By Polina Devitt and Amy Lv
LONDON/BEIJING (Reuters) -Some graphite consumers will aim to accelerate imports of the EV battery ingredient from China in November before the country’s export curbs for some products come into force, but it may be difficult due to complex specifications, analysts said.
China, the world’s top graphite producer and exporter, said on Friday that from Dec. 1 exports of some types of natural and man-made forms of graphite would require permits.
Graphite is used in virtually all EV battery anodes, which is the negatively charged portion of a battery.
“I expect we will see a surge in November of both buying and prices,” said Tom Burkett at consultancy Global Graphite Advisory LCC.
Existing producers in Canada and Africa will receive an immediate positive impact with new producers in Australia, Brazil, Africa, Canada and the U.S. likely to experience a new round of investment to move to production as quickly as possible, he added.
The curbs are similar to those in place since Aug. 1 for two chip-making metals, gallium and germanium. Their announcement boosted China’s exports in July as overseas buyers rushed to lock in supply, while the launch of the restrictions slashed exports in August-September.
Companies, however, are now beginning to get Chinese licenses for gallium and germanium, said James Willoughby at Wood Mackenzie.
“I would expect a similar scenario for graphite: an initial slow down and a gradual restart.”
China produces two-thirds of the global natural graphite and dominates production of its synthetic version. It also makes more than 90% of the final processed material for EV battery anodes.
Top buyers of graphite from China include Japan, the United States, South Korea and India.
“Some anode manufacturers in Japan and South Korea could look to increase purchasing of spherical graphite from China in the near term, if they fear that export licensing applications either won’t be approved, or could take a while to be approved,” said Daisy Jennings-Gray at Benchmark Mineral Intelligence.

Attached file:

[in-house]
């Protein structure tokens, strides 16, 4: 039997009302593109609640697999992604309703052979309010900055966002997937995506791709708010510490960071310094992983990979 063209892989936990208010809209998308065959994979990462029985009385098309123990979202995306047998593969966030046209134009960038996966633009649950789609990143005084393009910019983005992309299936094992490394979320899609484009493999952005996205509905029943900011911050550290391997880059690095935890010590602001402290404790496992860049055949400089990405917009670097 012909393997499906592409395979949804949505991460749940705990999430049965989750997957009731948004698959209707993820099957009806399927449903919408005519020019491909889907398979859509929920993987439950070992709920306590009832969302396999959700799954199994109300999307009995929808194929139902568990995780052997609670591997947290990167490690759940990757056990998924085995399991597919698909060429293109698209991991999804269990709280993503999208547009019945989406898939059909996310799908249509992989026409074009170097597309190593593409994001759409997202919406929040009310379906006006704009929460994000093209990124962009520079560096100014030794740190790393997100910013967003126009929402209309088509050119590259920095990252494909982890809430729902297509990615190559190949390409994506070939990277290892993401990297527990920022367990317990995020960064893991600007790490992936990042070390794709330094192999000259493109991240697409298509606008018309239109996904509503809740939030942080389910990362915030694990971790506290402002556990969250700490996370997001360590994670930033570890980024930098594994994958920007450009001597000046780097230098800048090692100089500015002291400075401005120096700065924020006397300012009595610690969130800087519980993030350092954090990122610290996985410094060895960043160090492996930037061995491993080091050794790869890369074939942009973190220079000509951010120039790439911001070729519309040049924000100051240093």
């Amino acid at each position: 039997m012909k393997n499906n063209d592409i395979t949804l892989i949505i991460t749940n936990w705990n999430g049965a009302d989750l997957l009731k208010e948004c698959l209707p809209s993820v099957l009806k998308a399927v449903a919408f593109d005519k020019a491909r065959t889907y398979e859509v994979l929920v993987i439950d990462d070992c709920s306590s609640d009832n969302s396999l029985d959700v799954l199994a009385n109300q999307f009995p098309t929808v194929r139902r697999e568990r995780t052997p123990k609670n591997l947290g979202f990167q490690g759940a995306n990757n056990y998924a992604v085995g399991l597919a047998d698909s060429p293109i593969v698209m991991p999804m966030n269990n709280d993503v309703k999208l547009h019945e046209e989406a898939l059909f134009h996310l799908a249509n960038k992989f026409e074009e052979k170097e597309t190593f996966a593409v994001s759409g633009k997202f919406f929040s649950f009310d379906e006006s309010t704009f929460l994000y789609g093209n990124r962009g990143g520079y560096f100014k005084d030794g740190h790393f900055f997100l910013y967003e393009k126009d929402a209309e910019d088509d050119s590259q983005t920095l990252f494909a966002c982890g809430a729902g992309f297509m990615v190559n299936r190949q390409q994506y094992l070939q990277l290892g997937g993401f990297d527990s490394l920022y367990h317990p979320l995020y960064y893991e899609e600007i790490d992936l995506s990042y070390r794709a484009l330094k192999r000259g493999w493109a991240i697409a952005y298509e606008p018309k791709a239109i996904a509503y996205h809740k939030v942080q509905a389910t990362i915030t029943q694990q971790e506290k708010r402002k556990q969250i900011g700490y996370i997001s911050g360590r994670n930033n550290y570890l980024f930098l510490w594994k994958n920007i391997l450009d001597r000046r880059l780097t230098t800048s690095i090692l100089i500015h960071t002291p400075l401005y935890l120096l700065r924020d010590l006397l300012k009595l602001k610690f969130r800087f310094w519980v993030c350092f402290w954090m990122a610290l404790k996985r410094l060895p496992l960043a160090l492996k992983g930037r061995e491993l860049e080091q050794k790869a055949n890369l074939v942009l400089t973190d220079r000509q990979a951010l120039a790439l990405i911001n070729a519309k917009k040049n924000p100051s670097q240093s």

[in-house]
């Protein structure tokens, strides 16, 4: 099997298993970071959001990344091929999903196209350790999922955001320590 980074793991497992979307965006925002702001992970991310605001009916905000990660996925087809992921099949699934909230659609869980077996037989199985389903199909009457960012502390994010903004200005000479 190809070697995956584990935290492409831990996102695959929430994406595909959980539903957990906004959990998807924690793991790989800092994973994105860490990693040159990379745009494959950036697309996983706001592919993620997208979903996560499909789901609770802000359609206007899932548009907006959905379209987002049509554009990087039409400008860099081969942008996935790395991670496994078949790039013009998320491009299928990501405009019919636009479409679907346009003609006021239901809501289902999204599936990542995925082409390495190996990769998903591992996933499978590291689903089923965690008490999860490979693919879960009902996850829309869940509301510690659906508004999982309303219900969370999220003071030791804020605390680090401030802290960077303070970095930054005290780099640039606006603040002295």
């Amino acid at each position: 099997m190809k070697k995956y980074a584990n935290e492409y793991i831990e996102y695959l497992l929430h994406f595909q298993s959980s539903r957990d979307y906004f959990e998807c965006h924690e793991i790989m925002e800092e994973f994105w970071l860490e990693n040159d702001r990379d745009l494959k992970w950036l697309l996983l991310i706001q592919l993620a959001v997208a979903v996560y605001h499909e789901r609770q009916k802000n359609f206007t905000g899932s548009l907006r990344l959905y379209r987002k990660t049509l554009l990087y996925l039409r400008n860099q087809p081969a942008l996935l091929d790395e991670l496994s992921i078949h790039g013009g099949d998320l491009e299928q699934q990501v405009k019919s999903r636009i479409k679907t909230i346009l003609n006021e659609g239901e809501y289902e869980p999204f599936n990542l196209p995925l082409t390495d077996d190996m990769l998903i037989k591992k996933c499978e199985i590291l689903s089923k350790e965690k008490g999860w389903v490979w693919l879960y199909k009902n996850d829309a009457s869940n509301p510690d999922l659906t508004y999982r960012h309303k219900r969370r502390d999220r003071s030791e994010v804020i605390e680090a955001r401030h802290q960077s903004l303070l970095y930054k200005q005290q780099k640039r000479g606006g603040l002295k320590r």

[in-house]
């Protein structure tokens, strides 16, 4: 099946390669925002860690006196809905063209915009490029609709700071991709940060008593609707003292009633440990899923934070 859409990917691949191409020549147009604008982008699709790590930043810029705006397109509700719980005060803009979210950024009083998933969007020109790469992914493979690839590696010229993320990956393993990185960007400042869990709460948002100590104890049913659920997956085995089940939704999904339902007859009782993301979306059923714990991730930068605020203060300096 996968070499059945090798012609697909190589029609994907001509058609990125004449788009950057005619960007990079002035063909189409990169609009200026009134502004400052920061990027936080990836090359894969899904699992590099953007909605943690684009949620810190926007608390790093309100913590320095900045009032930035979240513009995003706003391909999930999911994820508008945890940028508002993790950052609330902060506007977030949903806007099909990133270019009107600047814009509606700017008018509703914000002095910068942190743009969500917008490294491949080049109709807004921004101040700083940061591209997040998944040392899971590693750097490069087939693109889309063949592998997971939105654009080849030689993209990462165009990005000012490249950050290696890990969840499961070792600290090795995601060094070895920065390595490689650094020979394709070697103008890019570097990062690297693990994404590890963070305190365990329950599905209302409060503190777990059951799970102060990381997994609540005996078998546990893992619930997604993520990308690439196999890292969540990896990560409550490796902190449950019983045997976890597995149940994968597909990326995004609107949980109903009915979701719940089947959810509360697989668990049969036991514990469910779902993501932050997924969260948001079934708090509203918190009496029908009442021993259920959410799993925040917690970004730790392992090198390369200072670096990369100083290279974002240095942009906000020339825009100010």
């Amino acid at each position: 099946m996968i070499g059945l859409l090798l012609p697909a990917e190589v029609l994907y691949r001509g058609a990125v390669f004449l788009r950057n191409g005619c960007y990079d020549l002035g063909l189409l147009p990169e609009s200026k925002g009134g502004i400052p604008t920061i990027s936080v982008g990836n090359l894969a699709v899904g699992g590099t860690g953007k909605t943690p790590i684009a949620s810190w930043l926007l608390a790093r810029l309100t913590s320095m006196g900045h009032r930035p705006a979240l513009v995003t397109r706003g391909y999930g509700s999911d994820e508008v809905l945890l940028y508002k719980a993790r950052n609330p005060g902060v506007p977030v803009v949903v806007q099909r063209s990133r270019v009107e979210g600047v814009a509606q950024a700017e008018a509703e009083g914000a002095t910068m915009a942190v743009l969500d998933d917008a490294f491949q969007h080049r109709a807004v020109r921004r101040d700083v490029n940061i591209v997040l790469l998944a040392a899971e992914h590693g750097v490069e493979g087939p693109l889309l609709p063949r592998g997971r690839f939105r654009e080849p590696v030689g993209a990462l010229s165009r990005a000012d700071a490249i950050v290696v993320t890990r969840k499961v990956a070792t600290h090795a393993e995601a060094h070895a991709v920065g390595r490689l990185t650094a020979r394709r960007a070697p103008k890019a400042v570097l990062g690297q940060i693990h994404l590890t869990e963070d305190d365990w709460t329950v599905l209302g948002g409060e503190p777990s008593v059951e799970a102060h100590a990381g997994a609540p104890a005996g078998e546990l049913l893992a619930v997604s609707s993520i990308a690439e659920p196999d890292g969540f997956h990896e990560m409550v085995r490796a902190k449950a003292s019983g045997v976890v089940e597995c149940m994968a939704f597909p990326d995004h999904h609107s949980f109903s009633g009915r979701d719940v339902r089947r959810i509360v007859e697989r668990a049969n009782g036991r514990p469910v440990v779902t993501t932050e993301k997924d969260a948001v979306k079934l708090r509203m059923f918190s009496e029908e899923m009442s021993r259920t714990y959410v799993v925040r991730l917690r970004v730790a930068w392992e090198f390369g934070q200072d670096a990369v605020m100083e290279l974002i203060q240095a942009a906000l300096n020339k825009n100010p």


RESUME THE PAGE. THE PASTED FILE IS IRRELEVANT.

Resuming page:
Some battery makers, however, may find it difficult to source more on a short-term basis because they go through extensive safety testing for graphite going into each model of EVs that can take up to three years.
“In the event of a worst-case scenario… it may be challenging to panic buy,” Willoughby said. “There may not be material that matches exact needs available on a spot basis.”
The curbs come as China’s domestic needs in graphite products have risen in recent years.
“We have been waiting for (China’s) graphite exports to slow,” said John Meyer at SP Angel. “Having overproduced synthetic graphite we reckon China is also keen to keep this material within China to meet rapid growth in EV battery demand.”
U.S. and European companies have been recently investing in developing synthetic graphite as demand from the EV sector is surging for this soft form of carbon, which until recently was mainly used for steelmaking refractories.
“This is in effect putting an extra step in place to control the amount of the materials leaving the country… if exports became a more attractive market,” said consultancy Project Blue.
“In effect it becomes a quota system for exports safeguarding Chinese interests.”
(Reporting by Polina Devitt, Amy Lv and Eric Onstad; editing by Veronica Brown and Josie Kao)